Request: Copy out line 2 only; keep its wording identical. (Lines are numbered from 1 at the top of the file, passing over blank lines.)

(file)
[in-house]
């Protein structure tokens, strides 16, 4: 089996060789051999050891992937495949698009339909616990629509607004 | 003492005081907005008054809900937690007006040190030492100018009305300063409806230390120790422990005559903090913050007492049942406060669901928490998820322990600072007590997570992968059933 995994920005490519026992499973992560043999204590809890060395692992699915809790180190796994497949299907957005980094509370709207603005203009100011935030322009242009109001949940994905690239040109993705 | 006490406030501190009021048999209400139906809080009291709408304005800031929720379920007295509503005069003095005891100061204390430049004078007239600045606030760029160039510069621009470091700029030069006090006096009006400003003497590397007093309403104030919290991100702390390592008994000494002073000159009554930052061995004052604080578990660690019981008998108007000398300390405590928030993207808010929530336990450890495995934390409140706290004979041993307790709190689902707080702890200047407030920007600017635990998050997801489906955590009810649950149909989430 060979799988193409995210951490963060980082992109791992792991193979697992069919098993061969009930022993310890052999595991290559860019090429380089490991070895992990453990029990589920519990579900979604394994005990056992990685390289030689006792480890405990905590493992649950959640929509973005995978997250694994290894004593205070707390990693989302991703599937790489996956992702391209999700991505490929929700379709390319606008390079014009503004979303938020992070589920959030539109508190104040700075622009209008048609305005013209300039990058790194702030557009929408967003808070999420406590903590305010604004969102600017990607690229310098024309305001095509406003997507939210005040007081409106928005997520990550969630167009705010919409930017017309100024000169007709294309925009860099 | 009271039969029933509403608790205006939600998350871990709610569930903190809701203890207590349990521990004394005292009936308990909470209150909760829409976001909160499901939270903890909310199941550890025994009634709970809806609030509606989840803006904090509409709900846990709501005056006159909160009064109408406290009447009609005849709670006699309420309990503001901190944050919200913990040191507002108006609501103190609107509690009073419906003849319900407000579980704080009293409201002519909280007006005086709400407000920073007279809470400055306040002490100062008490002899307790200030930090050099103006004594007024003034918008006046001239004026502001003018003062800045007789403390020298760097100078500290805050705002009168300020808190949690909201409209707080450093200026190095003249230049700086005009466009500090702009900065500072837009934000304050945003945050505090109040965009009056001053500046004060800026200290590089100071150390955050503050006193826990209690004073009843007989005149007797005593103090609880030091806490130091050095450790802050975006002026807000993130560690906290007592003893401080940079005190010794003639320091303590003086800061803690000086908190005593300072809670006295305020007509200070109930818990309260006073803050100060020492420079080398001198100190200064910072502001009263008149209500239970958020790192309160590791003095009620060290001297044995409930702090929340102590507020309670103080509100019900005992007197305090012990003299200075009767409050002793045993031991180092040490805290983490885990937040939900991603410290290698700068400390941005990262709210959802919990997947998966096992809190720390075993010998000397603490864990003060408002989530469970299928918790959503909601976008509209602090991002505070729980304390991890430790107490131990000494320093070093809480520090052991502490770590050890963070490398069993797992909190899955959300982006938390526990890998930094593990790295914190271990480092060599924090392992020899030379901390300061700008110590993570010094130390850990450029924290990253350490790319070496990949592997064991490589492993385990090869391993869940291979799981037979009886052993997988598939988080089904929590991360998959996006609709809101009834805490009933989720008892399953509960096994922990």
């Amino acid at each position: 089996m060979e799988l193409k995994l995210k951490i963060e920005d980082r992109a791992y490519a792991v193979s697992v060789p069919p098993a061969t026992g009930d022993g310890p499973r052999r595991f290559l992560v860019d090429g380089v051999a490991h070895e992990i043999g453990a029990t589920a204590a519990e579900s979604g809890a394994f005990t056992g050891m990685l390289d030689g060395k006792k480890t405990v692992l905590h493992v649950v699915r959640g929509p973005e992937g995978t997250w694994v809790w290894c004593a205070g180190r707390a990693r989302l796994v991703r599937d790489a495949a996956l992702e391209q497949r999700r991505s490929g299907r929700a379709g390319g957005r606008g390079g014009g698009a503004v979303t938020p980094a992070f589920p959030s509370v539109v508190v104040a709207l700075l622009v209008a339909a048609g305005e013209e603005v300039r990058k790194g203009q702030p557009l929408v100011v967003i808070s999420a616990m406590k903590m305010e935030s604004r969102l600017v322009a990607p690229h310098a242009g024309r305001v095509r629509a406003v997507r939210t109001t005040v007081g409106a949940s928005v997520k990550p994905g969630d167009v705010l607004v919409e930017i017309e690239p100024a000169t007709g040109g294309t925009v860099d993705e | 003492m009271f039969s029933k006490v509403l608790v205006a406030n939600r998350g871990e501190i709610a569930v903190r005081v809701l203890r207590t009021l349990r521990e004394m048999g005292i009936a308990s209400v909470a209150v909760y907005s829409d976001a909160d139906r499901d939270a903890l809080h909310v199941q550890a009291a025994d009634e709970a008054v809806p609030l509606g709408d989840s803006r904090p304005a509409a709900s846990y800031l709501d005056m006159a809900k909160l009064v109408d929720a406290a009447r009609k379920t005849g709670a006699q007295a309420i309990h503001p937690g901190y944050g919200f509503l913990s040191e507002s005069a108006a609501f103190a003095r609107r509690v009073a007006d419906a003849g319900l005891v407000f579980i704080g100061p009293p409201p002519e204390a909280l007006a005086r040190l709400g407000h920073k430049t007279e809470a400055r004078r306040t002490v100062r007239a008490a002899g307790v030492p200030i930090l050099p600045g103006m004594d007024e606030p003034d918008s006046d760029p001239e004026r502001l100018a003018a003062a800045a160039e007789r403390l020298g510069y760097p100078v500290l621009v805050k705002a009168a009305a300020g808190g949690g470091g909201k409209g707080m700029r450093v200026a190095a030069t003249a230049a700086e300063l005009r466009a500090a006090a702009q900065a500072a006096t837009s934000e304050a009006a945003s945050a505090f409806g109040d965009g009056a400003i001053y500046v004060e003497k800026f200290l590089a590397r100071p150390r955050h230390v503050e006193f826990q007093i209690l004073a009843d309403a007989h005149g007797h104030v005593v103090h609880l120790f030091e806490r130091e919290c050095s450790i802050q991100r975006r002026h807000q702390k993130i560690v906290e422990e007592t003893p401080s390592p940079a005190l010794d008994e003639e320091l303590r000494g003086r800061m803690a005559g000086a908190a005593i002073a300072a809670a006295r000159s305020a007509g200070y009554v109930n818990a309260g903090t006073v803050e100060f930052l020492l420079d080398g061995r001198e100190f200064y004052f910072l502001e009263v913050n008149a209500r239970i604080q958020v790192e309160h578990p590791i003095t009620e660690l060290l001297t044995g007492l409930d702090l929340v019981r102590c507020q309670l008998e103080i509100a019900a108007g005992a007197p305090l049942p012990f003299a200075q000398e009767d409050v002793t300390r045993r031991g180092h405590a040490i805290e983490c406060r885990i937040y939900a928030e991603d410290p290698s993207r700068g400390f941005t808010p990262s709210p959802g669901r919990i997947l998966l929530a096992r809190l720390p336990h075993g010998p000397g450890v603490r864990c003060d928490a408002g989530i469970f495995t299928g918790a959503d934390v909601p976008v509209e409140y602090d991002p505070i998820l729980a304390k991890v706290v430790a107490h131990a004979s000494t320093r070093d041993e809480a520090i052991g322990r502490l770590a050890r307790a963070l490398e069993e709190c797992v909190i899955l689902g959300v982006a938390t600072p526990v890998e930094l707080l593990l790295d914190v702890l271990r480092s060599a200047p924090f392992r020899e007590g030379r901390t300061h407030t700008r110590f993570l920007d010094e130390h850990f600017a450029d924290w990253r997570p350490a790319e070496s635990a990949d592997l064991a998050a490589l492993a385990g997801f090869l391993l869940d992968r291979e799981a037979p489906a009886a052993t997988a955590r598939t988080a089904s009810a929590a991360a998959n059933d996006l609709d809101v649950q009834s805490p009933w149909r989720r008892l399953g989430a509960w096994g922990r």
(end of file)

């Protein structure tokens, strides 16, 4: 089996060789051999050891992937495949698009339909616990629509607004 | 003492005081907005008054809900937690007006040190030492100018009305300063409806230390120790422990005559903090913050007492049942406060669901928490998820322990600072007590997570992968059933 995994920005490519026992499973992560043999204590809890060395692992699915809790180190796994497949299907957005980094509370709207603005203009100011935030322009242009109001949940994905690239040109993705 | 006490406030501190009021048999209400139906809080009291709408304005800031929720379920007295509503005069003095005891100061204390430049004078007239600045606030760029160039510069621009470091700029030069006090006096009006400003003497590397007093309403104030919290991100702390390592008994000494002073000159009554930052061995004052604080578990660690019981008998108007000398300390405590928030993207808010929530336990450890495995934390409140706290004979041993307790709190689902707080702890200047407030920007600017635990998050997801489906955590009810649950149909989430 060979799988193409995210951490963060980082992109791992792991193979697992069919098993061969009930022993310890052999595991290559860019090429380089490991070895992990453990029990589920519990579900979604394994005990056992990685390289030689006792480890405990905590493992649950959640929509973005995978997250694994290894004593205070707390990693989302991703599937790489996956992702391209999700991505490929929700379709390319606008390079014009503004979303938020992070589920959030539109508190104040700075622009209008048609305005013209300039990058790194702030557009929408967003808070999420406590903590305010604004969102600017990607690229310098024309305001095509406003997507939210005040007081409106928005997520990550969630167009705010919409930017017309100024000169007709294309925009860099 | 009271039969029933509403608790205006939600998350871990709610569930903190809701203890207590349990521990004394005292009936308990909470209150909760829409976001909160499901939270903890909310199941550890025994009634709970809806609030509606989840803006904090509409709900846990709501005056006159909160009064109408406290009447009609005849709670006699309420309990503001901190944050919200913990040191507002108006609501103190609107509690009073419906003849319900407000579980704080009293409201002519909280007006005086709400407000920073007279809470400055306040002490100062008490002899307790200030930090050099103006004594007024003034918008006046001239004026502001003018003062800045007789403390020298760097100078500290805050705002009168300020808190949690909201409209707080450093200026190095003249230049700086005009466009500090702009900065500072837009934000304050945003945050505090109040965009009056001053500046004060800026200290590089100071150390955050503050006193826990209690004073009843007989005149007797005593103090609880030091806490130091050095450790802050975006002026807000993130560690906290007592003893401080940079005190010794003639320091303590003086800061803690000086908190005593300072809670006295305020007509200070109930818990309260006073803050100060020492420079080398001198100190200064910072502001009263008149209500239970958020790192309160590791003095009620060290001297044995409930702090929340102590507020309670103080509100019900005992007197305090012990003299200075009767409050002793045993031991180092040490805290983490885990937040939900991603410290290698700068400390941005990262709210959802919990997947998966096992809190720390075993010998000397603490864990003060408002989530469970299928918790959503909601976008509209602090991002505070729980304390991890430790107490131990000494320093070093809480520090052991502490770590050890963070490398069993797992909190899955959300982006938390526990890998930094593990790295914190271990480092060599924090392992020899030379901390300061700008110590993570010094130390850990450029924290990253350490790319070496990949592997064991490589492993385990090869391993869940291979799981037979009886052993997988598939988080089904929590991360998959996006609709809101009834805490009933989720008892399953509960096994922990």